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NK cells: turning off the off switch

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Host: Ashley Moffett, am485@cam.ac.uk

Natural killer cells are key players in the immune response to viral infections. Their functions are regulated by cell surface activating and inhibitory receptors. Crucially the inhibitory receptors appear to play a key part in their maturation and in the regulation of their functions in response to target cells. The ligands for these inhibitory receptors are MHC Class I molecules. These include both polymorphic HLA -A, -B and –C molecules, which interact the killer cell immunoglobulin-like receptors (KIR) and also the conserved HLA -E molecule, which is the ligand for the inhibitory receptor NKG2A . Cell surface down-regulation of MHC class I can lead to activation of NK cells expressing these inhibitory receptors.

However, although NKG2A and KIR are from distinct gene families, both receptors are sensitive to the peptide bound by MHC Class I such that some peptides that bind MHC class I are not permissive for KIR or fro NKG2A binding.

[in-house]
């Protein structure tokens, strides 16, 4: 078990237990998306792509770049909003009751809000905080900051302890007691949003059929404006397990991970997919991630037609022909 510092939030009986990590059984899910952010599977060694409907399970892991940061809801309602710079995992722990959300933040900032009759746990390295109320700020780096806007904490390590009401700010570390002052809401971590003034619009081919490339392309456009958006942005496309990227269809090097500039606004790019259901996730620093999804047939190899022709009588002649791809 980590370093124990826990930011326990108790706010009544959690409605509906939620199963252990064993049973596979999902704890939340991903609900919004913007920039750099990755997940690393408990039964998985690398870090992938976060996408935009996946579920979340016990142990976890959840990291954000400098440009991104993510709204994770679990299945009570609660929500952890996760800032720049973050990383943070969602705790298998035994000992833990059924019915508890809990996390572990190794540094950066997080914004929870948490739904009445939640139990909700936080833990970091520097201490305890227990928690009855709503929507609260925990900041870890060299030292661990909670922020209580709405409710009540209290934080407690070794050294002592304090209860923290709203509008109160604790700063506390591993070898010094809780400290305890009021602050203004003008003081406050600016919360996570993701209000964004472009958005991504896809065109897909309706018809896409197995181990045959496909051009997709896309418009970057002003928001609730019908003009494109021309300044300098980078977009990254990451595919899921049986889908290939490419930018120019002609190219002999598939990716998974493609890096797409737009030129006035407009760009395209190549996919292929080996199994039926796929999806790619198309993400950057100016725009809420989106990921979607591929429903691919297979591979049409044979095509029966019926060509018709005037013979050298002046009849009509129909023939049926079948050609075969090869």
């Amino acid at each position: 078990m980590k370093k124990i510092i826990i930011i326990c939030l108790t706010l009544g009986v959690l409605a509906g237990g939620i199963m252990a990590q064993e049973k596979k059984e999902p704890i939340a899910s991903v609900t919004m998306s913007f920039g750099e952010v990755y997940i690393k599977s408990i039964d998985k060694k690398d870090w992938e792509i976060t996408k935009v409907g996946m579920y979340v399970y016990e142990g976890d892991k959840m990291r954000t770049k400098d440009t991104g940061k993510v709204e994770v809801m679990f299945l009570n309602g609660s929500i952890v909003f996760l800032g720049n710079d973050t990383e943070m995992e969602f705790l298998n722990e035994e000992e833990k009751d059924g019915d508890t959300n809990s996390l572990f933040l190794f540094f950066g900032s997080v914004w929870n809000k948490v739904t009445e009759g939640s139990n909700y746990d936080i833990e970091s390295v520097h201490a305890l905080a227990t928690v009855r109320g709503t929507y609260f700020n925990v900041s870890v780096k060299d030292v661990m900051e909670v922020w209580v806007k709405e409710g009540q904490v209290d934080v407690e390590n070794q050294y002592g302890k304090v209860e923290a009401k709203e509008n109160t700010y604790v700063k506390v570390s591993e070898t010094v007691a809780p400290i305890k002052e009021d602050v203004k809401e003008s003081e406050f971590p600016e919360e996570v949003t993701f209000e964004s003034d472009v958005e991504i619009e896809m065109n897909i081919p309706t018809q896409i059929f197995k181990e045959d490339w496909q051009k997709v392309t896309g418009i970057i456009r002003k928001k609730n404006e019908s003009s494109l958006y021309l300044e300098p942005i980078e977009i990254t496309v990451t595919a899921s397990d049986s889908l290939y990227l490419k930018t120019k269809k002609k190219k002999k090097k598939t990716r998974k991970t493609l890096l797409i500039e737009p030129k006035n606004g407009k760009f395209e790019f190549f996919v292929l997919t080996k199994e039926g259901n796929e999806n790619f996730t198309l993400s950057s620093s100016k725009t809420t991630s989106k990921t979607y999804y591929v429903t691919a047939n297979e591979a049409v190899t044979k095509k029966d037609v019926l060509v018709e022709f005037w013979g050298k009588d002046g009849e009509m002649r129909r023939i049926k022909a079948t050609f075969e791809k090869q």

We have investigated how these different receptors respond to cognate and non-cognate peptides presented by MHC class I. We find that peptides that bind HLA -C, but are not permissive for KIR binding can act as peptide antagonists. Conversely peptides that bind HLA -E, but are not permissive for NKG2A binding act as synergists.

Thus, unexpectedly, peptide selectivity results in functionally different outcomes for these two classes of inhibitory receptors for MHC class I.

This talk is part of the Immunology in Pathology series.

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